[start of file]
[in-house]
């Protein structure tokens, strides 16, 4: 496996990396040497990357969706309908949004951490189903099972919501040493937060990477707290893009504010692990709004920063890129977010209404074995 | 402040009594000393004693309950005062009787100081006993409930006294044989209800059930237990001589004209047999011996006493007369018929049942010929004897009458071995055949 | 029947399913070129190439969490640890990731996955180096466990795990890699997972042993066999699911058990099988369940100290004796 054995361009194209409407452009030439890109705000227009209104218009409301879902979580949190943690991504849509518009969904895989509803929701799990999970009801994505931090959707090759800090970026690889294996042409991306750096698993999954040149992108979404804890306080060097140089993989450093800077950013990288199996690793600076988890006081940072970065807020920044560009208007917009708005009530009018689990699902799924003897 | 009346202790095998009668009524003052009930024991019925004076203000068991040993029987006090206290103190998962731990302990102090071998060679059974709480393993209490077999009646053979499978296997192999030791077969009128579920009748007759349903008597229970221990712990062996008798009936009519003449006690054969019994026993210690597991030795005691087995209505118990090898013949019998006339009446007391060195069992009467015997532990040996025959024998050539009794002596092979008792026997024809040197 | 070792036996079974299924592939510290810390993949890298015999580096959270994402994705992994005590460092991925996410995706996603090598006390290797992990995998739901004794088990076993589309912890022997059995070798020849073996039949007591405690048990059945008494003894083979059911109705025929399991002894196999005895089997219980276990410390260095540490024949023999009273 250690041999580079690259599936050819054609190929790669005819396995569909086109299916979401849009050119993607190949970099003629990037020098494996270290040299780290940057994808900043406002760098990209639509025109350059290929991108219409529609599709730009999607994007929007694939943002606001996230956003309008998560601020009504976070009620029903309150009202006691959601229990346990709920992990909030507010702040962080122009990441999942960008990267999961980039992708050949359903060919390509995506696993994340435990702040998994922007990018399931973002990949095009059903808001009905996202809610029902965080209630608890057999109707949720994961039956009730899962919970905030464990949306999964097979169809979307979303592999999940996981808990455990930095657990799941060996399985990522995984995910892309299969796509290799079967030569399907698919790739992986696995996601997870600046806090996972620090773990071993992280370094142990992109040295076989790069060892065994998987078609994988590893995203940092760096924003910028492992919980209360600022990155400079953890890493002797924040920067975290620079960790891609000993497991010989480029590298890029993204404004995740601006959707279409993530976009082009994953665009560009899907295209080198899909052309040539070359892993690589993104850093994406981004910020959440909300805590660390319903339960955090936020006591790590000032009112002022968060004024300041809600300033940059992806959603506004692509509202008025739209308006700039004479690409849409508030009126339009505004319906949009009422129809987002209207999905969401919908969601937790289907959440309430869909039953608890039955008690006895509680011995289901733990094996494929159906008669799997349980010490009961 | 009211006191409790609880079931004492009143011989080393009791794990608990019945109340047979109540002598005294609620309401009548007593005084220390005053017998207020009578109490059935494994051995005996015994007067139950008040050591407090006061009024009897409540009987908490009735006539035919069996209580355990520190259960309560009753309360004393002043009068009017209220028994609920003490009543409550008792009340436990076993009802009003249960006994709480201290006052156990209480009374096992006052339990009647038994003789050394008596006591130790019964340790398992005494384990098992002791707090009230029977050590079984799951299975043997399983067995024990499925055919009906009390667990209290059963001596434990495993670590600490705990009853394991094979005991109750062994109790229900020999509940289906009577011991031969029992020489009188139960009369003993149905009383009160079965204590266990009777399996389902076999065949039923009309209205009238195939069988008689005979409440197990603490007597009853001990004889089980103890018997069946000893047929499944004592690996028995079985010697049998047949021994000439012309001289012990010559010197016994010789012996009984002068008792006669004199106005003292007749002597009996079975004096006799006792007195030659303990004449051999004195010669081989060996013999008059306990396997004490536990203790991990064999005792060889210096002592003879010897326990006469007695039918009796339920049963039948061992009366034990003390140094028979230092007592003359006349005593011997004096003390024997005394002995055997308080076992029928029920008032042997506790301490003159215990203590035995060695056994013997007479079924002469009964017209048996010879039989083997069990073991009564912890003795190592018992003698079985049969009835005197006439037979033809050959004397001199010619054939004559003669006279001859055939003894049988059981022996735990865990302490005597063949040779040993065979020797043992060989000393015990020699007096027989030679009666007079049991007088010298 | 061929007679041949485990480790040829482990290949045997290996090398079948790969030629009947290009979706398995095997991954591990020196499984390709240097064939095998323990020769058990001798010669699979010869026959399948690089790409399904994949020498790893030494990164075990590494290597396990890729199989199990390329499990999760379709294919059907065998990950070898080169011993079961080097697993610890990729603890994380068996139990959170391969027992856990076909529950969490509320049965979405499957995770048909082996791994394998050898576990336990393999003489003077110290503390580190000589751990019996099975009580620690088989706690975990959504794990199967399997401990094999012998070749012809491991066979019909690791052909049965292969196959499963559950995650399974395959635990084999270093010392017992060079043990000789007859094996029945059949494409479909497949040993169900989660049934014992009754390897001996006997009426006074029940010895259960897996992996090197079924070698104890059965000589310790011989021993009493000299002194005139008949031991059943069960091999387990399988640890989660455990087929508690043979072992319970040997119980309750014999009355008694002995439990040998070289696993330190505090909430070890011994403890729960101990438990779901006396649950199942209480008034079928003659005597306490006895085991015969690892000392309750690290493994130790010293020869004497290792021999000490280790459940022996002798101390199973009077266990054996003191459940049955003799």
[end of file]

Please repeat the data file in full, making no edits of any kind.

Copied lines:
[in-house]
């Protein structure tokens, strides 16, 4: 496996990396040497990357969706309908949004951490189903099972919501040493937060990477707290893009504010692990709004920063890129977010209404074995 | 402040009594000393004693309950005062009787100081006993409930006294044989209800059930237990001589004209047999011996006493007369018929049942010929004897009458071995055949 | 029947399913070129190439969490640890990731996955180096466990795990890699997972042993066999699911058990099988369940100290004796 054995361009194209409407452009030439890109705000227009209104218009409301879902979580949190943690991504849509518009969904895989509803929701799990999970009801994505931090959707090759800090970026690889294996042409991306750096698993999954040149992108979404804890306080060097140089993989450093800077950013990288199996690793600076988890006081940072970065807020920044560009208007917009708005009530009018689990699902799924003897 | 009346202790095998009668009524003052009930024991019925004076203000068991040993029987006090206290103190998962731990302990102090071998060679059974709480393993209490077999009646053979499978296997192999030791077969009128579920009748007759349903008597229970221990712990062996008798009936009519003449006690054969019994026993210690597991030795005691087995209505118990090898013949019998006339009446007391060195069992009467015997532990040996025959024998050539009794002596092979008792026997024809040197 | 070792036996079974299924592939510290810390993949890298015999580096959270994402994705992994005590460092991925996410995706996603090598006390290797992990995998739901004794088990076993589309912890022997059995070798020849073996039949007591405690048990059945008494003894083979059911109705025929399991002894196999005895089997219980276990410390260095540490024949023999009273 250690041999580079690259599936050819054609190929790669005819396995569909086109299916979401849009050119993607190949970099003629990037020098494996270290040299780290940057994808900043406002760098990209639509025109350059290929991108219409529609599709730009999607994007929007694939943002606001996230956003309008998560601020009504976070009620029903309150009202006691959601229990346990709920992990909030507010702040962080122009990441999942960008990267999961980039992708050949359903060919390509995506696993994340435990702040998994922007990018399931973002990949095009059903808001009905996202809610029902965080209630608890057999109707949720994961039956009730899962919970905030464990949306999964097979169809979307979303592999999940996981808990455990930095657990799941060996399985990522995984995910892309299969796509290799079967030569399907698919790739992986696995996601997870600046806090996972620090773990071993992280370094142990992109040295076989790069060892065994998987078609994988590893995203940092760096924003910028492992919980209360600022990155400079953890890493002797924040920067975290620079960790891609000993497991010989480029590298890029993204404004995740601006959707279409993530976009082009994953665009560009899907295209080198899909052309040539070359892993690589993104850093994406981004910020959440909300805590660390319903339960955090936020006591790590000032009112002022968060004024300041809600300033940059992806959603506004692509509202008025739209308006700039004479690409849409508030009126339009505004319906949009009422129809987002209207999905969401919908969601937790289907959440309430869909039953608890039955008690006895509680011995289901733990094996494929159906008669799997349980010490009961 | 009211006191409790609880079931004492009143011989080393009791794990608990019945109340047979109540002598005294609620309401009548007593005084220390005053017998207020009578109490059935494994051995005996015994007067139950008040050591407090006061009024009897409540009987908490009735006539035919069996209580355990520190259960309560009753309360004393002043009068009017209220028994609920003490009543409550008792009340436990076993009802009003249960006994709480201290006052156990209480009374096992006052339990009647038994003789050394008596006591130790019964340790398992005494384990098992002791707090009230029977050590079984799951299975043997399983067995024990499925055919009906009390667990209290059963001596434990495993670590600490705990009853394991094979005991109750062994109790229900020999509940289906009577011991031969029992020489009188139960009369003993149905009383009160079965204590266990009777399996389902076999065949039923009309209205009238195939069988008689005979409440197990603490007597009853001990004889089980103890018997069946000893047929499944004592690996028995079985010697049998047949021994000439012309001289012990010559010197016994010789012996009984002068008792006669004199106005003292007749002597009996079975004096006799006792007195030659303990004449051999004195010669081989060996013999008059306990396997004490536990203790991990064999005792060889210096002592003879010897326990006469007695039918009796339920049963039948061992009366034990003390140094028979230092007592003359006349005593011997004096003390024997005394002995055997308080076992029928029920008032042997506790301490003159215990203590035995060695056994013997007479079924002469009964017209048996010879039989083997069990073991009564912890003795190592018992003698079985049969009835005197006439037979033809050959004397001199010619054939004559003669006279001859055939003894049988059981022996735990865990302490005597063949040779040993065979020797043992060989000393015990020699007096027989030679009666007079049991007088010298 | 061929007679041949485990480790040829482990290949045997290996090398079948790969030629009947290009979706398995095997991954591990020196499984390709240097064939095998323990020769058990001798010669699979010869026959399948690089790409399904994949020498790893030494990164075990590494290597396990890729199989199990390329499990999760379709294919059907065998990950070898080169011993079961080097697993610890990729603890994380068996139990959170391969027992856990076909529950969490509320049965979405499957995770048909082996791994394998050898576990336990393999003489003077110290503390580190000589751990019996099975009580620690088989706690975990959504794990199967399997401990094999012998070749012809491991066979019909690791052909049965292969196959499963559950995650399974395959635990084999270093010392017992060079043990000789007859094996029945059949494409479909497949040993169900989660049934014992009754390897001996006997009426006074029940010895259960897996992996090197079924070698104890059965000589310790011989021993009493000299002194005139008949031991059943069960091999387990399988640890989660455990087929508690043979072992319970040997119980309750014999009355008694002995439990040998070289696993330190505090909430070890011994403890729960101990438990779901006396649950199942209480008034079928003659005597306490006895085991015969690892000392309750690290493994130790010293020869004497290792021999000490280790459940022996002798101390199973009077266990054996003191459940049955003799």